RUNAWAY TRAIN:：The charges related to a controversial protest rally in 2013, when footage of train passengers arguing with the protesters was released by news outlets
By Lii Wen / Staff reporter
Thu, Mar 12, 2015 - Page 3
The Taipei District Prosecutors’ Office yesterday dropped a case in which 12 workers and activists were charged over a rally that temporarily paralyzed the Taipei Railway Station in early 2013.
Led by the National Alliance for Workers of Closed-Off Factories, the rally made headlines when dozens of protesters staged a sit-in on train tracks, obstructing railway operations for several hours on Feb. 5, 2013, delaying more than 40 trains and affecting about 16,000 passengers.
At the time, organizers of the rally said that the blockage was a “last resort” after the then-Council of Labor Affairs — now the Ministry of Labor — repeatedly ignored their pleas to drop a prior lawsuit against them.
The incident provoked a heated public debate after news footage showed disgruntled passengers arguing with the protesters.
Prosecutors yesterday said they decided not to indict the 12, citing a lack of evidence that the railway blockage posed a threat to public safety and that the group did not violate regulations in Article 185 of the Criminal Code — which prohibits “damaging or causing congestion” to public transportation facilities.
Charges related to the Assembly and Parade Act (集會遊行法) were also dismissed, as the police officer who issued warnings against the protesters during the rally was later found to hold insufficient authority, prosecutors said.
Two leading activists in the case, Kuo Kuan-chun (郭冠均) and Lu Chih-hung (盧其宏), received deferred prosecution and were sentenced to 80 hours and 60 hours of community service respectively.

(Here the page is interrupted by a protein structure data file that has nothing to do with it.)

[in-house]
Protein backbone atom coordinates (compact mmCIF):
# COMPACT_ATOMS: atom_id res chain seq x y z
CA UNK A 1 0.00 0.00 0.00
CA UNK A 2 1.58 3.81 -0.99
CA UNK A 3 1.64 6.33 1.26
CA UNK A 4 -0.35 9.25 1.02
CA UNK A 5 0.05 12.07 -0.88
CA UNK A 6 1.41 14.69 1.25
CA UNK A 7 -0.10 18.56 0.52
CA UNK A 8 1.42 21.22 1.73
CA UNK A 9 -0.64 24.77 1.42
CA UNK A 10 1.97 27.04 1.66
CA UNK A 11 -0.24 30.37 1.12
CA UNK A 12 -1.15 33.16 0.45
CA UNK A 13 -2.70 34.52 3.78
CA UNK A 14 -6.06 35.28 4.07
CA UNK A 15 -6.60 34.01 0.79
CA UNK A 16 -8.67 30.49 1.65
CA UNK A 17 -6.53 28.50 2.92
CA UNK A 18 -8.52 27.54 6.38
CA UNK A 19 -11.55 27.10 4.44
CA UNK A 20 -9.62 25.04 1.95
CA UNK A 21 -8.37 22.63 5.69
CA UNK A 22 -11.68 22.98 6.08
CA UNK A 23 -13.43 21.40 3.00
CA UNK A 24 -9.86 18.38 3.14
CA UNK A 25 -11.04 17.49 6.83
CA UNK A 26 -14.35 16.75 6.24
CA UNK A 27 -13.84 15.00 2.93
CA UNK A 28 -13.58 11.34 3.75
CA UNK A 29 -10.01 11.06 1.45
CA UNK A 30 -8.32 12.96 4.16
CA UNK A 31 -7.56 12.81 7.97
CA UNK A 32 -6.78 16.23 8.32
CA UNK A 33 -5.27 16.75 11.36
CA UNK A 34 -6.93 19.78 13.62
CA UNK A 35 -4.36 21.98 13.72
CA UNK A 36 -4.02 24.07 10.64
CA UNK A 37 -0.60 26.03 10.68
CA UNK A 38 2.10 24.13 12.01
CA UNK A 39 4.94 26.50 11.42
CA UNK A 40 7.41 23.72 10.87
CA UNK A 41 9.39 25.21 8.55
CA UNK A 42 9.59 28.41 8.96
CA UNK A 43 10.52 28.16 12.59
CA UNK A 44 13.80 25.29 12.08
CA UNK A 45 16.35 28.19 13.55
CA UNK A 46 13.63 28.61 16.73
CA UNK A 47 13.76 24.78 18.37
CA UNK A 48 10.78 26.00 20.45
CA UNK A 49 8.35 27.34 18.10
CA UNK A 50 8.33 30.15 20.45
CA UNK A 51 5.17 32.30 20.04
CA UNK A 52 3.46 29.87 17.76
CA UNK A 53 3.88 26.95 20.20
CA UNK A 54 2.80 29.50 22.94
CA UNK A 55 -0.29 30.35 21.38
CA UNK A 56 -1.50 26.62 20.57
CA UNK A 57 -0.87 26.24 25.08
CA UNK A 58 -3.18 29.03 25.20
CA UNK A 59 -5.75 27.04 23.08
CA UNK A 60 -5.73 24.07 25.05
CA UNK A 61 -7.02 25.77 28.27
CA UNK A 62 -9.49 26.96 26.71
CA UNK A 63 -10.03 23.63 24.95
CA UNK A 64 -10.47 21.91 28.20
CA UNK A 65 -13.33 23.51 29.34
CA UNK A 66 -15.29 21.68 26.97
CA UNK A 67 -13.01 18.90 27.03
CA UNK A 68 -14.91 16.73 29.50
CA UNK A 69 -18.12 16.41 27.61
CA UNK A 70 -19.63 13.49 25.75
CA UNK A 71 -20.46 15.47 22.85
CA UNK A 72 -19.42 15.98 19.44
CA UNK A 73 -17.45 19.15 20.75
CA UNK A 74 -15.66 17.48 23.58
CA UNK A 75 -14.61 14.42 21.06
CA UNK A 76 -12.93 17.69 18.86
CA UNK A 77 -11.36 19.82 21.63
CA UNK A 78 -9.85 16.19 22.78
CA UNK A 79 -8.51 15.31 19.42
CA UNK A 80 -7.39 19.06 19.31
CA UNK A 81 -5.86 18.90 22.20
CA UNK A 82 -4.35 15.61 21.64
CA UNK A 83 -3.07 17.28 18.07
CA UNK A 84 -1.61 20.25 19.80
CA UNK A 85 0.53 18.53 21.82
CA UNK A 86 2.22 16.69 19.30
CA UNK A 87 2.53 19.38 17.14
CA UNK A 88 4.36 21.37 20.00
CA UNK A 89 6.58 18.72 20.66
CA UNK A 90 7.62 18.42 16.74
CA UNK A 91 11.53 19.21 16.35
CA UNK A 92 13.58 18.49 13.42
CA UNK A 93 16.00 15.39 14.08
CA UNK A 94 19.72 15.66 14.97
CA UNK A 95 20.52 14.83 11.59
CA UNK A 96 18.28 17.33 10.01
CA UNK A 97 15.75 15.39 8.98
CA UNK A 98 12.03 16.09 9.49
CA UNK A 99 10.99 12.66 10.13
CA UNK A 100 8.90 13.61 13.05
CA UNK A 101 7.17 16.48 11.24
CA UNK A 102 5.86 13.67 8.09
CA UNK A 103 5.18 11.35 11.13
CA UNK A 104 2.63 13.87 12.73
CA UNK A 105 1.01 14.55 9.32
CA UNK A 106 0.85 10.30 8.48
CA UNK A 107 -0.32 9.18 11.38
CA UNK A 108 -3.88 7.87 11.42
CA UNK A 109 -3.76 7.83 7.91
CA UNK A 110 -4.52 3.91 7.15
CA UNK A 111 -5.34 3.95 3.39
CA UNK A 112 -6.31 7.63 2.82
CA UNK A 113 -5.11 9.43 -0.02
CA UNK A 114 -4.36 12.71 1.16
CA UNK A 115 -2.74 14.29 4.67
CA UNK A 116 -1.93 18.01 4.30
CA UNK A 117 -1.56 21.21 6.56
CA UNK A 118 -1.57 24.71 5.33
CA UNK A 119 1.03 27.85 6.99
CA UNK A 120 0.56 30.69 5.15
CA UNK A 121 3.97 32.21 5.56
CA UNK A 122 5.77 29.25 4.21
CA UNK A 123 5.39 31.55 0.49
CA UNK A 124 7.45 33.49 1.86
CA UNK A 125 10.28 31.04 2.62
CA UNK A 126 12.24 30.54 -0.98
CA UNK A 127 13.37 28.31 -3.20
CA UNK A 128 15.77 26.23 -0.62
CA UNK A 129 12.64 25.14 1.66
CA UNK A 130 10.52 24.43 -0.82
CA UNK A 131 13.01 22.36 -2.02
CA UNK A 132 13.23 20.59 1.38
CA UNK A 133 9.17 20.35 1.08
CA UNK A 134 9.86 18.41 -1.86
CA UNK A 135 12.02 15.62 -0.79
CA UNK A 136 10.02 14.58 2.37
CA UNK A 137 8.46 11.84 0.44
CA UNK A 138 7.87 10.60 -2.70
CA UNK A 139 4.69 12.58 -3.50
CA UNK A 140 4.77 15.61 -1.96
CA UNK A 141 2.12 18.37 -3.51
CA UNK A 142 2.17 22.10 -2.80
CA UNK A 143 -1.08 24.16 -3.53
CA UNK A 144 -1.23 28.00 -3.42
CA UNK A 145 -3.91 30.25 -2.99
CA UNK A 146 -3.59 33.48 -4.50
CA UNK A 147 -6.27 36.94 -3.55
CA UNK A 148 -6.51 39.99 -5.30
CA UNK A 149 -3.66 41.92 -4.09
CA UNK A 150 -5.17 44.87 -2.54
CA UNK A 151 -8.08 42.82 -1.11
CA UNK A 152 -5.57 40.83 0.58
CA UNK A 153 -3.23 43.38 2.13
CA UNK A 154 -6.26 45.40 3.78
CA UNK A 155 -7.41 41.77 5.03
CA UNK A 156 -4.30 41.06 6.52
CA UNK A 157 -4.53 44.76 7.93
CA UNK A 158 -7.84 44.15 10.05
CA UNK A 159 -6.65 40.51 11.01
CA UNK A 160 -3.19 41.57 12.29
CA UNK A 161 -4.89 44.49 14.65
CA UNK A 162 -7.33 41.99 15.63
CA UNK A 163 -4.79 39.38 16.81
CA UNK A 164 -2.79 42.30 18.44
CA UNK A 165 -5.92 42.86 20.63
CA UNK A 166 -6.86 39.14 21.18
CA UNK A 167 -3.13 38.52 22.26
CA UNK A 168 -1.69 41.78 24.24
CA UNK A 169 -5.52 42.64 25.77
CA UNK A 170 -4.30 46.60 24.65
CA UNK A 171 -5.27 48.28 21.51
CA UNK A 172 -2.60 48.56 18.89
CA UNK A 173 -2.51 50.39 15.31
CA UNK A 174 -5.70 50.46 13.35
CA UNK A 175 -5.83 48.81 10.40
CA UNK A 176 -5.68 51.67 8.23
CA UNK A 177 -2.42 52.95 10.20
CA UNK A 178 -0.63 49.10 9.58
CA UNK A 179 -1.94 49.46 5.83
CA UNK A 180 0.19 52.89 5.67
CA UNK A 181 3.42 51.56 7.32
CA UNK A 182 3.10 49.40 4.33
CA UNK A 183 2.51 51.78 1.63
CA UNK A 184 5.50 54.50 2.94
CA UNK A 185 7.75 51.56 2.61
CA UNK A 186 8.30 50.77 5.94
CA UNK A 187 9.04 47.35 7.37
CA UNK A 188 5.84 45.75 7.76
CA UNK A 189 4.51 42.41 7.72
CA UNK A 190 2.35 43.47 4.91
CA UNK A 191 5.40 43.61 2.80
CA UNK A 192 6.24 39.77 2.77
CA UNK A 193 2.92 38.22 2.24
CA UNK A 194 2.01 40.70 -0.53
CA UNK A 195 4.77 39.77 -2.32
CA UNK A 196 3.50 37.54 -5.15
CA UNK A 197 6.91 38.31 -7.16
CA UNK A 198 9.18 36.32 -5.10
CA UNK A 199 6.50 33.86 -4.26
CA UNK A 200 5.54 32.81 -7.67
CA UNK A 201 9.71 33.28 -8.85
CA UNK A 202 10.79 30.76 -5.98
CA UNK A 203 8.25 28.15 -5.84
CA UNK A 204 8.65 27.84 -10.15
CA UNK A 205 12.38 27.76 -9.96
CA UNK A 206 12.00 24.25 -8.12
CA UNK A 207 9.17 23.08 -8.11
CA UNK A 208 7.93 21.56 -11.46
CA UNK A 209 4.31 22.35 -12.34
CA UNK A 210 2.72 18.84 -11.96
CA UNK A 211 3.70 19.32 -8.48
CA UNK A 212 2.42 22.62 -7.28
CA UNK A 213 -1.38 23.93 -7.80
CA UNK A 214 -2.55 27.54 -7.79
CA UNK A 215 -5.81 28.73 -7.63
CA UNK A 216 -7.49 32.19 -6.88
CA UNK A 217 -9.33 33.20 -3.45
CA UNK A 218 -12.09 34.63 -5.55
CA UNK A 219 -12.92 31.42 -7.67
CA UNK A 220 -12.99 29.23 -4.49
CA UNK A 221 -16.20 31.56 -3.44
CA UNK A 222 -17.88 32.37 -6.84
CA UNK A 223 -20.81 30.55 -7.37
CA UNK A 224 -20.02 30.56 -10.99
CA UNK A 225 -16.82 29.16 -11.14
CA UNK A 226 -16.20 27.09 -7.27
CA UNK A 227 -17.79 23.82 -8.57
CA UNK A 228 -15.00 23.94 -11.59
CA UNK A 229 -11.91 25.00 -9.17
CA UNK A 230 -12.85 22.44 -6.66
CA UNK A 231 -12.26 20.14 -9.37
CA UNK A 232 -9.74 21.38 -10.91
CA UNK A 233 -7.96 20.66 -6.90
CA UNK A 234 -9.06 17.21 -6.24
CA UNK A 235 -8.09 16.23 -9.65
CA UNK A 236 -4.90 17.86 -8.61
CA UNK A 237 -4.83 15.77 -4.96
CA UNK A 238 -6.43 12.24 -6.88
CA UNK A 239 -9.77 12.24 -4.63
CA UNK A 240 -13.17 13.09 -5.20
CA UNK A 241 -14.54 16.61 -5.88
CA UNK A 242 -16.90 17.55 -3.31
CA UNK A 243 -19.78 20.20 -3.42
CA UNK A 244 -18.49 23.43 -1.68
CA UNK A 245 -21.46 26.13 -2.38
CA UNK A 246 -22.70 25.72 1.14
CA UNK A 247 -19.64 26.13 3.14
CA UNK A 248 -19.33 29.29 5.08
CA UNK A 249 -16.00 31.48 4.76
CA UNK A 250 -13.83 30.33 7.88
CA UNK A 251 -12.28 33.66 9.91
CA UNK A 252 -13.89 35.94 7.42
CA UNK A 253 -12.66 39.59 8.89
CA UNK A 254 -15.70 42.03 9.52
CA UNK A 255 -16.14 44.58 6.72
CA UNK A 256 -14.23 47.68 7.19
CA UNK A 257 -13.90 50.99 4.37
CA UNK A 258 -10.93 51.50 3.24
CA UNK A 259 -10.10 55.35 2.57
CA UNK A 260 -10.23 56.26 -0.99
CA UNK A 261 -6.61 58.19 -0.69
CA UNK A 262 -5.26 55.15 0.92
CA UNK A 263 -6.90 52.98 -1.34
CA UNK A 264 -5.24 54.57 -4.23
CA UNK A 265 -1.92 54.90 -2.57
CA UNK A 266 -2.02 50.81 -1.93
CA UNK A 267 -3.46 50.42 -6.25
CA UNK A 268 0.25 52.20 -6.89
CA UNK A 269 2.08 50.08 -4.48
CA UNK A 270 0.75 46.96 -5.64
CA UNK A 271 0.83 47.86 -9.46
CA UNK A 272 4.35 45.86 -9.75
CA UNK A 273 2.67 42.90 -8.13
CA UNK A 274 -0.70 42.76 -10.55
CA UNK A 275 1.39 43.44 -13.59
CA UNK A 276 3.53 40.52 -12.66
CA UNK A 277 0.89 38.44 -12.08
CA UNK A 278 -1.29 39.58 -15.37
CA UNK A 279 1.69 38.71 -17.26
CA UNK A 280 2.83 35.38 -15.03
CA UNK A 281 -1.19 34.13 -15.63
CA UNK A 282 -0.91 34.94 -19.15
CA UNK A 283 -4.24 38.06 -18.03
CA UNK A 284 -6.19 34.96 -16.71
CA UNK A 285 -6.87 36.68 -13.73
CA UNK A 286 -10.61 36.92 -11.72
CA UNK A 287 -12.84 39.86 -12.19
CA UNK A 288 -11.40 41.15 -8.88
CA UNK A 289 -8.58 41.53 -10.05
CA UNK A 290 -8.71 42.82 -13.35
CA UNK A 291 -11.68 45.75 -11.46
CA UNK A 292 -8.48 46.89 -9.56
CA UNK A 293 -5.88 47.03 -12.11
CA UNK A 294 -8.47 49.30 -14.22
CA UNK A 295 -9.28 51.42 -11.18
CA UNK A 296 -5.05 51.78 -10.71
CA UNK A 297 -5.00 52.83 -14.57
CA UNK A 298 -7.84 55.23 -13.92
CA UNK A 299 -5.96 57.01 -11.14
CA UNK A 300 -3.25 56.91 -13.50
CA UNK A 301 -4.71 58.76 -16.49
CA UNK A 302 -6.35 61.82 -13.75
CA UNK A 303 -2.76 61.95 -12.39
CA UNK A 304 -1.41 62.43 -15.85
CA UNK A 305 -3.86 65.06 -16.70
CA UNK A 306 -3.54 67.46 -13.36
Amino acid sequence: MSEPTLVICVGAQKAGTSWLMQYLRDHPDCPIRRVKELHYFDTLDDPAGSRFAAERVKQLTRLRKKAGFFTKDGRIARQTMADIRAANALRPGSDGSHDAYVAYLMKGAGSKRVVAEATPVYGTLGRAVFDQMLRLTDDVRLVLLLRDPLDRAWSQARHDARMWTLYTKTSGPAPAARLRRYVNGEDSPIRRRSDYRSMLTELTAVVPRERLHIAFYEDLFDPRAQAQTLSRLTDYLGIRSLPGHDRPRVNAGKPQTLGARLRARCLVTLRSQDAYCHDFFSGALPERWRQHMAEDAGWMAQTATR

The two were charged with obstructing police officers for when prosecutors said they attempted to prevent officers from removing protesters away from the railroad tracks.
“Before the protest, we were not optimistic about how the courts would react, as there had not been a demonstration with such intensity since an earlier railway blockage more than 10 years ago,” Kuo said, referring to a protest in 1996 that resulted in a labor activist being sentenced to 10 months in prison.
He said that the prosecutors’ decision to dismiss most charges came amid growing public support for social movements, adding that the long-criticized Assembly and Parade Act was losing its force.
Taiwan Railway Administration Director-General Chou Yung-hui (周永暉) wrote on Facebook that he failed to understand the prosecutors’ decision, adding that the verdict might have a “great impact” on public safety.
In the late 1990s, hundreds of workers lost their jobs when several factories closed. Unable to receive their legally mandated retirement payouts or salaries from their employers, the workers staged a series of demonstrations.
Eventually, the Council of Labor Affairs proposed to give the laid-off workers retirement payments in the form of loans that their employers would be responsible for repaying.
However, in 2012, the council began to file lawsuits against the workers, asking them to repay the loans because the council had failed to get their employers to repay the money.
A new wave of protests followed, until a landmark ruling by the Taipei High Court ruled in favor of the workers in March last year, after which the council decided to withdraw its lawsuit.